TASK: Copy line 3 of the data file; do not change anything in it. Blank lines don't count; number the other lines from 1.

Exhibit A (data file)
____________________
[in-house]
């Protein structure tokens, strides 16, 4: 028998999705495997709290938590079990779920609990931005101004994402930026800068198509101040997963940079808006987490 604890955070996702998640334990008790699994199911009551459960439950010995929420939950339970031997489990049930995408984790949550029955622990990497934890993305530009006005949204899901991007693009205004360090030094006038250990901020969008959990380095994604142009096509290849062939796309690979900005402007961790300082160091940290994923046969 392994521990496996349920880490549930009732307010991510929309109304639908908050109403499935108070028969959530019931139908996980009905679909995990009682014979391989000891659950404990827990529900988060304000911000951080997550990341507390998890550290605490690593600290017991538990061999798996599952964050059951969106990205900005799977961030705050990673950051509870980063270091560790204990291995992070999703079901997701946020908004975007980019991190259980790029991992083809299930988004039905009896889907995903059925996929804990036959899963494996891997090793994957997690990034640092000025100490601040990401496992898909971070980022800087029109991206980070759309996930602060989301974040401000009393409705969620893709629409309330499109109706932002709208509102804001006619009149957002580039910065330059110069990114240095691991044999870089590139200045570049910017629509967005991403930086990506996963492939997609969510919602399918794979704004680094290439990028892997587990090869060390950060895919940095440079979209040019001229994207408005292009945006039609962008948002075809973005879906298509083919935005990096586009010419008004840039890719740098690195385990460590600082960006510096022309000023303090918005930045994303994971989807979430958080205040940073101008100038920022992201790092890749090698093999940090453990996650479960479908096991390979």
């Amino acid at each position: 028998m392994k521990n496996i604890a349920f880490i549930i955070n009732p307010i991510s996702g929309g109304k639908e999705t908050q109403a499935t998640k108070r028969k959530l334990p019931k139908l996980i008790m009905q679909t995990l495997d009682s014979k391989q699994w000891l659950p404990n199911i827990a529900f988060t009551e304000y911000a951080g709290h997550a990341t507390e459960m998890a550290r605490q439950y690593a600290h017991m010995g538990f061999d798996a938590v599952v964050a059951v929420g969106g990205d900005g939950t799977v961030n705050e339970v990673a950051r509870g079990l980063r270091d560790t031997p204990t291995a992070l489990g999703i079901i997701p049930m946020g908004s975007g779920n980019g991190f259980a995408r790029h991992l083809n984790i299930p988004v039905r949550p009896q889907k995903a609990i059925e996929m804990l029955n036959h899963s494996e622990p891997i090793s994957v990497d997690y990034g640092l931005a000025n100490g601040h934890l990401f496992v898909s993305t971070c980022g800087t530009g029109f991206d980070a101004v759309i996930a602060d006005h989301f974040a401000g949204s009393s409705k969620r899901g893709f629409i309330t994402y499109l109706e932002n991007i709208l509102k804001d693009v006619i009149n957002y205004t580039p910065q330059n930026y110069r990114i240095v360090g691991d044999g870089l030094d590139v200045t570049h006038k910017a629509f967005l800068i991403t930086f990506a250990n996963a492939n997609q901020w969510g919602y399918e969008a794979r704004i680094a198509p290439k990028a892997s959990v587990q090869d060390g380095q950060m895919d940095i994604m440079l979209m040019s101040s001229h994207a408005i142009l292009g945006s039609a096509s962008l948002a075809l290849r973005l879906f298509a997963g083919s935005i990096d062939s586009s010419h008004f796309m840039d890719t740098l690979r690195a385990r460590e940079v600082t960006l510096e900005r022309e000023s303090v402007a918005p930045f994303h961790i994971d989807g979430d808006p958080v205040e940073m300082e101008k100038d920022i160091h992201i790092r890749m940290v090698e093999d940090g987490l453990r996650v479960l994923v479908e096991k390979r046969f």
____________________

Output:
């Amino acid at each position: 028998m392994k521990n496996i604890a349920f880490i549930i955070n009732p307010i991510s996702g929309g109304k639908e999705t908050q109403a499935t998640k108070r028969k959530l334990p019931k139908l996980i008790m009905q679909t995990l495997d009682s014979k391989q699994w000891l659950p404990n199911i827990a529900f988060t009551e304000y911000a951080g709290h997550a990341t507390e459960m998890a550290r605490q439950y690593a600290h017991m010995g538990f061999d798996a938590v599952v964050a059951v929420g969106g990205d900005g939950t799977v961030n705050e339970v990673a950051r509870g079990l980063r270091d560790t031997p204990t291995a992070l489990g999703i079901i997701p049930m946020g908004s975007g779920n980019g991190f259980a995408r790029h991992l083809n984790i299930p988004v039905r949550p009896q889907k995903a609990i059925e996929m804990l029955n036959h899963s494996e622990p891997i090793s994957v990497d997690y990034g640092l931005a000025n100490g601040h934890l990401f496992v898909s993305t971070c980022g800087t530009g029109f991206d980070a101004v759309i996930a602060d006005h989301f974040a401000g949204s009393s409705k969620r899901g893709f629409i309330t994402y499109l109706e932002n991007i709208l509102k804001d693009v006619i009149n957002y205004t580039p910065q330059n930026y110069r990114i240095v360090g691991d044999g870089l030094d590139v200045t570049h006038k910017a629509f967005l800068i991403t930086f990506a250990n996963a492939n997609q901020w969510g919602y399918e969008a794979r704004i680094a198509p290439k990028a892997s959990v587990q090869d060390g380095q950060m895919d940095i994604m440079l979209m040019s101040s001229h994207a408005i142009l292009g945006s039609a096509s962008l948002a075809l290849r973005l879906f298509a997963g083919s935005i990096d062939s586009s010419h008004f796309m840039d890719t740098l690979r690195a385990r460590e940079v600082t960006l510096e900005r022309e000023s303090v402007a918005p930045f994303h961790i994971d989807g979430d808006p958080v205040e940073m300082e101008k100038d920022i160091h992201i790092r890749m940290v090698e093999d940090g987490l453990r996650v479960l994923v479908e096991k390979r046969f």